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Well, I just went ahead and launched it in my shop. People love it, and it keeps "vibrant" up until before closing time. So maybe 18 hours max since juicing is the best time to serve it. I just happen to double-vacuum it on the Foodsaver before storing in the fridge. The fruits also chill in the fridge prior to juicing.


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I've been diffusing fruits in alcohol myself and serving them to friends and family that come over. I've tried a few different fruits but not all were good after allowing them to sit for days. Pineapple is the best I use clear vodka Seagram's vodka. I've using the 16oz mason jars and the half size Mason jars. I fill the jar with fruit and then fill the vodka ...


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1) IF you are into curry, you can make a sweetened mango curry which tastes amazing with Parathas (Indian pan fried bread) or even Roti for that matter. http://foodviva.com/chutney-raita-recipes/aam-ki-launji/ 2) IF you are into thai food, make a mango salad: http://www.rakskitchen.net/2015/03/thai-green-mango-salad-recipe-vegetarian.html 3) Chop it and ...


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If your mango is green and still yet hard, take the skin off, cut out the seed and cut into bite size pieces. In a bowl, mix 1/4 cup soy sauce (aloha Shoyu works for me), 1/4 cup white sugar, and 1/4 cup white distilled vinegar. Mix that around a bit. Place mango in bowl and have a taste. This is what you call pickled mango. Something like li hing Mui ...


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I freeze my plums. I just pit them, halve them, pack them into bags in usable portions, and freeze them. A certain number of them go into making compote or fruit spread, but as Mark A noted, the pruney flavor dies tend to come through then. Freezing does not produce that effect, so when I use plums from the freezer for cakes and the like, they have a fresh, ...


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Save some of those babies for summertime. Pit and freeze the plums, and use them to add tang and depth of flavor to smoothies and slushes when the hot weather hits. One of my favorite combinations is prune plum paired with mango in a base of pineapple and grape juices.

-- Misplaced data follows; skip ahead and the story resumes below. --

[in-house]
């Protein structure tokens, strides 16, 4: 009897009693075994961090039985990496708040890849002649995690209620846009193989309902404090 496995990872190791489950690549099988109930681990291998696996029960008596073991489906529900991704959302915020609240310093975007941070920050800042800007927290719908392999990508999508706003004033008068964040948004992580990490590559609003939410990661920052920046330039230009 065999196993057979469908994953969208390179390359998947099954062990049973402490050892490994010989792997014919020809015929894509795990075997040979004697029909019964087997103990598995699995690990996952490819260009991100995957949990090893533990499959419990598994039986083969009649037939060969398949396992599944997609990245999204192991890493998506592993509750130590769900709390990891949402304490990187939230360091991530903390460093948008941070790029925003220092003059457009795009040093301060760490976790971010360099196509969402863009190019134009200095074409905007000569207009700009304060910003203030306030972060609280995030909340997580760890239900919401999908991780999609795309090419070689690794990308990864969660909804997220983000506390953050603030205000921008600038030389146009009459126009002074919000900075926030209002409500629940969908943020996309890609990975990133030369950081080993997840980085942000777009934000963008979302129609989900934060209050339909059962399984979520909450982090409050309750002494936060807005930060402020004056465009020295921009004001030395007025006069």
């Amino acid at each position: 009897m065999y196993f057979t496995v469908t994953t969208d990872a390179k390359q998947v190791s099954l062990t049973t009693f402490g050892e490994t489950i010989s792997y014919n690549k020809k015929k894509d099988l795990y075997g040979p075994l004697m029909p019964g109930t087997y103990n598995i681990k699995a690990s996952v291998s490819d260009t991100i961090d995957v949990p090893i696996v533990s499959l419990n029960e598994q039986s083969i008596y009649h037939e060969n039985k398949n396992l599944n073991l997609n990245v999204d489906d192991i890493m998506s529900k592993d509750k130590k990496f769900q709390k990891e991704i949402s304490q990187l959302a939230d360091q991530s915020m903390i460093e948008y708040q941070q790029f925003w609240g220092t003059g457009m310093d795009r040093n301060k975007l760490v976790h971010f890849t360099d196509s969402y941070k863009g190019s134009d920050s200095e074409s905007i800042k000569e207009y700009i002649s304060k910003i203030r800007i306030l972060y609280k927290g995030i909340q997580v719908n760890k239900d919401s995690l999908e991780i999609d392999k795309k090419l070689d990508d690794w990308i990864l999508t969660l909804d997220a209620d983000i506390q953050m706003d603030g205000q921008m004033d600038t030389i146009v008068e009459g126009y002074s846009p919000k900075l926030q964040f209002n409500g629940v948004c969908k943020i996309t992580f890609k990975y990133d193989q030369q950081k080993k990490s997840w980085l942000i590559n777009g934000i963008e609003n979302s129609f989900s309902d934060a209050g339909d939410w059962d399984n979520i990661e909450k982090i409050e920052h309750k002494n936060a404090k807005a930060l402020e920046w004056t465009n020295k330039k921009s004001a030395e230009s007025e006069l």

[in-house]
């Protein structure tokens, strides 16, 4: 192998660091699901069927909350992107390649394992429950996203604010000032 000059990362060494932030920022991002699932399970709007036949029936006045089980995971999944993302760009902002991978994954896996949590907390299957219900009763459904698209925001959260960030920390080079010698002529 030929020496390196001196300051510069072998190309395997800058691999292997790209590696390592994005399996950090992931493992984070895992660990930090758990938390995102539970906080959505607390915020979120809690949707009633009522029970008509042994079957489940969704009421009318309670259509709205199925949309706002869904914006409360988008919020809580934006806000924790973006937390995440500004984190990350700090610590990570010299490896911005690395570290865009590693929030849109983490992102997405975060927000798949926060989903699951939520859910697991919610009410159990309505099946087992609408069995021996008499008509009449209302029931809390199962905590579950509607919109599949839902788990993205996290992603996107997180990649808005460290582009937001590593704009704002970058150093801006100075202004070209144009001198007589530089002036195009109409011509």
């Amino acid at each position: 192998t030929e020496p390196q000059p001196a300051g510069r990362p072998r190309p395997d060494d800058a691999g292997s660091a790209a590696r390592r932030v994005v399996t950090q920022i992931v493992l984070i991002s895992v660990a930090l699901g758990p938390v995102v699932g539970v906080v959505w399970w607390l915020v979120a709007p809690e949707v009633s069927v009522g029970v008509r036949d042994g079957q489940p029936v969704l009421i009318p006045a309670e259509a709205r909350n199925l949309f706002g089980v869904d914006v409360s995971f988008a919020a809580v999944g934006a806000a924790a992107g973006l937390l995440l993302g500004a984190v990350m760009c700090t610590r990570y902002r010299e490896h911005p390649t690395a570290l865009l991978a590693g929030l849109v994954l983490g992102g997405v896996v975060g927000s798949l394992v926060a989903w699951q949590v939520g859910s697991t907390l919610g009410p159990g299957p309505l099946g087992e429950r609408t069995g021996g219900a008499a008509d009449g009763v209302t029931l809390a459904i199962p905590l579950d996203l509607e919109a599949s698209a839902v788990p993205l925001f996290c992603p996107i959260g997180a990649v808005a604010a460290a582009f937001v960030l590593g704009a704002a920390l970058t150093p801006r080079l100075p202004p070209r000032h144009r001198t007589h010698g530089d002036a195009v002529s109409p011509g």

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Examining a commercial version (a not HFCS commercial version, for a wonder) it's mostly water, "27% cranberry juice", sugar, and "flavors." So if you have 100% juice, you'll probably have something the consistency of a syrup by the time you have enough sugar to make it sweet. The widespread solution is to dilute with water - thus, "cranberry juice ...


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Saliva breaks down sugars and starches. That is why candies dissolve so well, and it's why bread or crackers taste sweeter the longer you chew them. What saliva does not break down are acids, which are tart or sour. The longer you chew the fruit, the more sugars and starches are broken down and swallowed, leaving the tangier acids intact.


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There are. There was a story on a local station about JRINK when they hit some anniversary a year or so ago. (It might've also been about the owners ... being successful female, minority millenials) They're doing some sort of 'single page app' thing on their website, so I can't link straight to their about page or FAQ, but it confirms that they're ...


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You can make banana juice by using enzymatic breakdown of the starches. It is not a difficult process, and can be accomplished in the home kitchen, but would require some ingredients and techniques that you may not have or be familiar with. The details can be found here: https://www.chefsteps.com/activities/banana-juice--11 While this produces excellent ...


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The people of North West Tanzania and Southern Uganda have been making alcohol from banana juice for years. They blend ripe bananas with grass and mix with there feet or hands until the enzymes break down to get clear juice.



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